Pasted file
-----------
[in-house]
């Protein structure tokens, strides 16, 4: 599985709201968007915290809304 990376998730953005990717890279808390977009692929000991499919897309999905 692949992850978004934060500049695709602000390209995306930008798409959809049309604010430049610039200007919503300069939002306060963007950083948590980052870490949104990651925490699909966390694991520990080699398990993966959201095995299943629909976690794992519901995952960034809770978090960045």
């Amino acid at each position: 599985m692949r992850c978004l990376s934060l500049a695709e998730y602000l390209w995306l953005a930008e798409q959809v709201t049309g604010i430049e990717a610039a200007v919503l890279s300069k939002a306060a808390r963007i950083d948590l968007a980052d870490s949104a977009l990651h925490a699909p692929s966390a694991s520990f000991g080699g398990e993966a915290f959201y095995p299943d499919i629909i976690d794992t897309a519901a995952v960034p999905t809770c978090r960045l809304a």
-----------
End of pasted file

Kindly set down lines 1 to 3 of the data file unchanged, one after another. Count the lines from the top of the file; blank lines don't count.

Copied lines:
[in-house]
């Protein structure tokens, strides 16, 4: 599985709201968007915290809304 990376998730953005990717890279808390977009692929000991499919897309999905 692949992850978004934060500049695709602000390209995306930008798409959809049309604010430049610039200007919503300069939002306060963007950083948590980052870490949104990651925490699909966390694991520990080699398990993966959201095995299943629909976690794992519901995952960034809770978090960045």
């Amino acid at each position: 599985m692949r992850c978004l990376s934060l500049a695709e998730y602000l390209w995306l953005a930008e798409q959809v709201t049309g604010i430049e990717a610039a200007v919503l890279s300069k939002a306060a808390r963007i950083d948590l968007a980052d870490s949104a977009l990651h925490a699909p692929s966390a694991s520990f000991g080699g398990e993966a915290f959201y095995p299943d499919i629909i976690d794992t897309a519901a995952v960034p999905t809770c978090r960045l809304a």